Nehemiah said, “Go and enjoy choice food and sweet drinks, and send some to those who have nothing prepared. This day is sacred to our Lord. Do not grieve, for the joy of the LORD is your strength. (Nehemiah 8.10)
A trio of Old Testament books, Ezra, Esther, and Nehemiah, tend to get lost in the stacks, squeezed between the epic chronicle of Israel’s formation and the Bible's staggering poetic works. These three slender tales are like summer TV series—great stories in search of an audience. It’s really a shame, too, because they portray three intrepid exiles who take enormous risks to save thousands of people in jeopardy. Ezra becomes the catalyst behind a vast pilgrimage of exiled Jews returning to their homes. Esther rises from obscurity as a Hebrew exile to become Queen of Persia and foils a plot to exterminate her people. Nehemiah, another Jew living in Persia, also attains a prominent place at court, where his service as the king’s butler secures him great favor.
Nehemiah’s story begins with bad news from home telling him Jerusalem’s been ransacked. It sits defenseless, its famous walls in shambles and its citizens starving to death under an oppressive regime. The butler’s sorrow troubles the Persian king, who asks how he can help. Nehemiah requests permission to return to Jerusalem and oversee its reconstruction. Without pause, the king appoints Nehemiah as Judea’s governor, equips him with an entourage, and writes letters of passage to safeguard his travels. Rather than taking charge straightaway and ruffling the city’s occupiers and religious establishment (both woefully corrupt), what Nehemiah does is most clever. He surveys the damage under cover of night and quietly forges an alliance of concerned priests and citizens who share his determination to restore Jerusalem. When the powers that be hear what he’s up to, it’s too late. The plan is place. The people are organized and ready to work. And Nehemiah’s authority under the Persian king protects him from typical power plays used by illegitimate governments and wayward leaders.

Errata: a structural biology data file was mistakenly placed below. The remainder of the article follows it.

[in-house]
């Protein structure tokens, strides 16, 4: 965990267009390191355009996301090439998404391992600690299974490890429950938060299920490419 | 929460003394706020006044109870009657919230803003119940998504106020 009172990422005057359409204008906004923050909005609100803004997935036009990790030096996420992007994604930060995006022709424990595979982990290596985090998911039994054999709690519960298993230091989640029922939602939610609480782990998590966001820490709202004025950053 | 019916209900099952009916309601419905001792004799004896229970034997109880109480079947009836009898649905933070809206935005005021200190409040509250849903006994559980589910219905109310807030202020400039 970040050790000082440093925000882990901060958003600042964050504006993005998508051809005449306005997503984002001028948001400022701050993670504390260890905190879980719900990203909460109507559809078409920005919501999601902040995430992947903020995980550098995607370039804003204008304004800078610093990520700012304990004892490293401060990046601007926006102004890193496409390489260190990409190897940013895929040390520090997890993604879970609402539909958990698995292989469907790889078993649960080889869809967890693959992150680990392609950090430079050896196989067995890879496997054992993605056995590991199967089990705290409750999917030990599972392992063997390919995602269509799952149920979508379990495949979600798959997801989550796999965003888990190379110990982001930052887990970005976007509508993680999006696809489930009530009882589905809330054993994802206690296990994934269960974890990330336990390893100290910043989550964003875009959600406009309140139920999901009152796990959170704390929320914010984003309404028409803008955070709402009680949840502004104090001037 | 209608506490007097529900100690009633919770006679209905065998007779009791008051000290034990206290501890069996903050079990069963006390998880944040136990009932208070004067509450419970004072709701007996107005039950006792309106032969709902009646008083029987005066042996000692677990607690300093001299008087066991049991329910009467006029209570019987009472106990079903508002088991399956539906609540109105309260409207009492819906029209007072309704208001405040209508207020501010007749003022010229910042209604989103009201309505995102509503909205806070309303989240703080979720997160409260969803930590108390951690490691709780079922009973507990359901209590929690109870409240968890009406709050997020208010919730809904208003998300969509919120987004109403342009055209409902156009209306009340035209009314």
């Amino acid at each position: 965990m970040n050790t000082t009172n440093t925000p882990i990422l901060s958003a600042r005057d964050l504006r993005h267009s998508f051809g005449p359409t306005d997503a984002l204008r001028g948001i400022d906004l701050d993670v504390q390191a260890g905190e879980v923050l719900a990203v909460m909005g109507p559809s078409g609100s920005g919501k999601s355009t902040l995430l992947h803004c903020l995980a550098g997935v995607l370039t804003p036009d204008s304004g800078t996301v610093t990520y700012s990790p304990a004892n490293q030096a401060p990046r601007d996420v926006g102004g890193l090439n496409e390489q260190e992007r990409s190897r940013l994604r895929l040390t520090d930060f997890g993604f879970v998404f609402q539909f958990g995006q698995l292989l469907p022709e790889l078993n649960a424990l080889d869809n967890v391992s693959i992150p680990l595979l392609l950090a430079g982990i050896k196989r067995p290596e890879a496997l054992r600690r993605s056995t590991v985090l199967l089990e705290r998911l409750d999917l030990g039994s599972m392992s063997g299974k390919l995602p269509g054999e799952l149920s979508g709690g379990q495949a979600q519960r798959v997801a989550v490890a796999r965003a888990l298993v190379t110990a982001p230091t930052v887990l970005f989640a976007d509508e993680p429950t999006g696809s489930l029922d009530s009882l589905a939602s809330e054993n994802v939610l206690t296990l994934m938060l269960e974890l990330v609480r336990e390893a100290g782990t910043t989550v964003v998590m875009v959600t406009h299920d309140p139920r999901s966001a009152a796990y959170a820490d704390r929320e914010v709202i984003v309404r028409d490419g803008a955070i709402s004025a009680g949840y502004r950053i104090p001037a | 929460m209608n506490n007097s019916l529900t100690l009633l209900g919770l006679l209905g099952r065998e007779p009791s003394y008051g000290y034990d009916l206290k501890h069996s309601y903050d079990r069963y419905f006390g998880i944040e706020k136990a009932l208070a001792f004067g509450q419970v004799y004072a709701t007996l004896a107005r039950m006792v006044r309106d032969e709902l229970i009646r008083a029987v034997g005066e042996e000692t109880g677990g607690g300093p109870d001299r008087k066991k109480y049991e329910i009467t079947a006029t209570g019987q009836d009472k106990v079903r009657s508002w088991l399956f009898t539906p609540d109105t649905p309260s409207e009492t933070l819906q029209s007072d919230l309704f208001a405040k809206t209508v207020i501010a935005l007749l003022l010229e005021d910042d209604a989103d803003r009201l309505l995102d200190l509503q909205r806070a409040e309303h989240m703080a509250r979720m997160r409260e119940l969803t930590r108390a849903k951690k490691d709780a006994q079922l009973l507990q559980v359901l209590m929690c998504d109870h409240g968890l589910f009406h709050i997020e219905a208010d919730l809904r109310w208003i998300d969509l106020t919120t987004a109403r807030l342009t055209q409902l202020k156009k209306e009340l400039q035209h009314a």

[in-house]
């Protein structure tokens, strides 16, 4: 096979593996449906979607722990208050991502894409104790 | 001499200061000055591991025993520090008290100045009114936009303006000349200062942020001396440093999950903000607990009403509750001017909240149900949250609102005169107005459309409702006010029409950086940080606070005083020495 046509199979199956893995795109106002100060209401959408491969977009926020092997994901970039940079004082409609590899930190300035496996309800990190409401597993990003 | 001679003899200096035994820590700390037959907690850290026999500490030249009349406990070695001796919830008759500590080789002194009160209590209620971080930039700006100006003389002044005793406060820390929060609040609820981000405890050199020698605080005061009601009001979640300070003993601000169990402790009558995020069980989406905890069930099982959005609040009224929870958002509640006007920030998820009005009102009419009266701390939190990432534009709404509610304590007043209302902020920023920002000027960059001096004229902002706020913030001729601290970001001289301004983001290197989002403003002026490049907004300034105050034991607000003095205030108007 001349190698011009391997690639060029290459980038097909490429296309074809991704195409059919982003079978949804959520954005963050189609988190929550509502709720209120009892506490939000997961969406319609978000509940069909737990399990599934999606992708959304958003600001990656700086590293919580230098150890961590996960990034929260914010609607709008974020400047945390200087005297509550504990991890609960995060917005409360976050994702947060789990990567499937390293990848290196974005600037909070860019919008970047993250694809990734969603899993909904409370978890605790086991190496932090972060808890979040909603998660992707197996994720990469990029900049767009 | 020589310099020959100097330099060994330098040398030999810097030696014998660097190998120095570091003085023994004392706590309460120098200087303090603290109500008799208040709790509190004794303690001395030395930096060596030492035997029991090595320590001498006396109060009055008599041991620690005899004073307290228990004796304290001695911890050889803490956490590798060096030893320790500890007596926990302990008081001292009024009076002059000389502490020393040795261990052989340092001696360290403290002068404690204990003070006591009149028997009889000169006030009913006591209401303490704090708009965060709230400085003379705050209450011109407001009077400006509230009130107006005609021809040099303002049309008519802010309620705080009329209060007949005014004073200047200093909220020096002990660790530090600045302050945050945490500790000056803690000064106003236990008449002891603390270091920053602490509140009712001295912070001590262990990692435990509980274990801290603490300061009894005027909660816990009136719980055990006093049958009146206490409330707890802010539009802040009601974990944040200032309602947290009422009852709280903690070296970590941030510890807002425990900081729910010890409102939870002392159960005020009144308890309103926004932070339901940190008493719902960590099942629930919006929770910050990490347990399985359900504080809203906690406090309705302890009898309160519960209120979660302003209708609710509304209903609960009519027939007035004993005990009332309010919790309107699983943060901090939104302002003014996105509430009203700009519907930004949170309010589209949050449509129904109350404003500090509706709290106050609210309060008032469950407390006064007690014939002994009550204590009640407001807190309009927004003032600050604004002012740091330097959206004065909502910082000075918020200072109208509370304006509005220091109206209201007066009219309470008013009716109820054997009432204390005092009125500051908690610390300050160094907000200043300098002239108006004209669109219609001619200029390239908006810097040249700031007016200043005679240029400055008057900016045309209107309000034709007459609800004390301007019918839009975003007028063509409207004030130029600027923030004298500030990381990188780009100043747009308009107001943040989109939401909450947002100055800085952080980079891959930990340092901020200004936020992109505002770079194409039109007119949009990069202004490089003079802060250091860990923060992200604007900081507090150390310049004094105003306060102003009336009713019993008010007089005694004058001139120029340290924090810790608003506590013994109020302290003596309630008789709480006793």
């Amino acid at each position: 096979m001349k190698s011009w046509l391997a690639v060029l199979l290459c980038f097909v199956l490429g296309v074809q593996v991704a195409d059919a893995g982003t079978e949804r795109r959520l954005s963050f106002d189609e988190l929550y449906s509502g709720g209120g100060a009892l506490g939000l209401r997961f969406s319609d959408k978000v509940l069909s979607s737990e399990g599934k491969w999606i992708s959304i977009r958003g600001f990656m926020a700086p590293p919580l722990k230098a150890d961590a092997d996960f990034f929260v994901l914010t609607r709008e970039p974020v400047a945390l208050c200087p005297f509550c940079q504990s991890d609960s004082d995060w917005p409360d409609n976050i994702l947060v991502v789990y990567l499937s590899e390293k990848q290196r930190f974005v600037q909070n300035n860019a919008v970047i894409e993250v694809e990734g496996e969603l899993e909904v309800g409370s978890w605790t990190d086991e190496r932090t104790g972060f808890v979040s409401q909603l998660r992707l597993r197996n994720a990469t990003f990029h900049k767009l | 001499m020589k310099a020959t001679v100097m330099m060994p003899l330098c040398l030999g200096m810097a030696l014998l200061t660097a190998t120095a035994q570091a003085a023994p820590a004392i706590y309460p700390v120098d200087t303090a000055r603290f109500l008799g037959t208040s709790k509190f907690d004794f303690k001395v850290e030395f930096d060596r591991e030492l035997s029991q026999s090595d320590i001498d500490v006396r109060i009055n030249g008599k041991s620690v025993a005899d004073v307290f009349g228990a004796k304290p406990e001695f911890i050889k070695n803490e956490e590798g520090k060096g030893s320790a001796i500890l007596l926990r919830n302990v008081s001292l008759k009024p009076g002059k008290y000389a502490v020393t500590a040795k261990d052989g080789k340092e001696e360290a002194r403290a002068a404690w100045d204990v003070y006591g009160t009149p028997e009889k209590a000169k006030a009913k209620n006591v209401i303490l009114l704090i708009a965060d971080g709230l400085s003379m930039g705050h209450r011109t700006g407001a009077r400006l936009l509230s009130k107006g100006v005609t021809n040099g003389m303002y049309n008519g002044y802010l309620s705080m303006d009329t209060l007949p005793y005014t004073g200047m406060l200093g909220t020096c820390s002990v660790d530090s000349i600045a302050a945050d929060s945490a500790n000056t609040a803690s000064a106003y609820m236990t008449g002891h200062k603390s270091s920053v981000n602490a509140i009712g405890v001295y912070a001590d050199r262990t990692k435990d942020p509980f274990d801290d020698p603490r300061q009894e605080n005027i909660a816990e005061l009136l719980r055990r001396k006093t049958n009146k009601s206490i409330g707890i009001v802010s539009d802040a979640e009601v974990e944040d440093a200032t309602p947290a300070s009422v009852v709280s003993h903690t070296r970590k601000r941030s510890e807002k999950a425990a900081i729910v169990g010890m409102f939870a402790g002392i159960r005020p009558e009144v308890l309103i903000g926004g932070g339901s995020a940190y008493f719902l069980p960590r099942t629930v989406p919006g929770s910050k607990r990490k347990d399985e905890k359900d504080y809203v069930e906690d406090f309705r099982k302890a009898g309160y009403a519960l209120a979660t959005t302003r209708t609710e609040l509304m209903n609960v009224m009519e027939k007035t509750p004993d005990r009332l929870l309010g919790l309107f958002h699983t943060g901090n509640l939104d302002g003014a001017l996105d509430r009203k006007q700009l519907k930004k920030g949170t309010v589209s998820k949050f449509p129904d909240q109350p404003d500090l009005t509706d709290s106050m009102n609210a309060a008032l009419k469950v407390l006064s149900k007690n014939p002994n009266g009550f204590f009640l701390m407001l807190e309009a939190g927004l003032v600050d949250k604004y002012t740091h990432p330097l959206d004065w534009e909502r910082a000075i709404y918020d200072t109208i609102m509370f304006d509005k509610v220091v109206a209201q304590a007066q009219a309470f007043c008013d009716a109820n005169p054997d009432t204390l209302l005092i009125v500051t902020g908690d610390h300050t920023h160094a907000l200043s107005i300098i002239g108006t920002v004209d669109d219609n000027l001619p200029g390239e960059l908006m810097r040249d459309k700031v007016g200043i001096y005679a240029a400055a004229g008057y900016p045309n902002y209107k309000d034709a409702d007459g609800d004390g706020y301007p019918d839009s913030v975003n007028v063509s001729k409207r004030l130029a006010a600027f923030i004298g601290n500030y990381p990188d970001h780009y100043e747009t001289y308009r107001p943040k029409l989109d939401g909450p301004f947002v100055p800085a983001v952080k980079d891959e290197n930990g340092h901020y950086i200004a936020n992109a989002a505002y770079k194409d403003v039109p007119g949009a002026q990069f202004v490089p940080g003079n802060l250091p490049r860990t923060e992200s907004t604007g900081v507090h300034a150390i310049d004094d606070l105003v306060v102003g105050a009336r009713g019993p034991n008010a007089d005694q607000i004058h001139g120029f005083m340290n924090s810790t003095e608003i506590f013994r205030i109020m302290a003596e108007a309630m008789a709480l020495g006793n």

Knowing All Along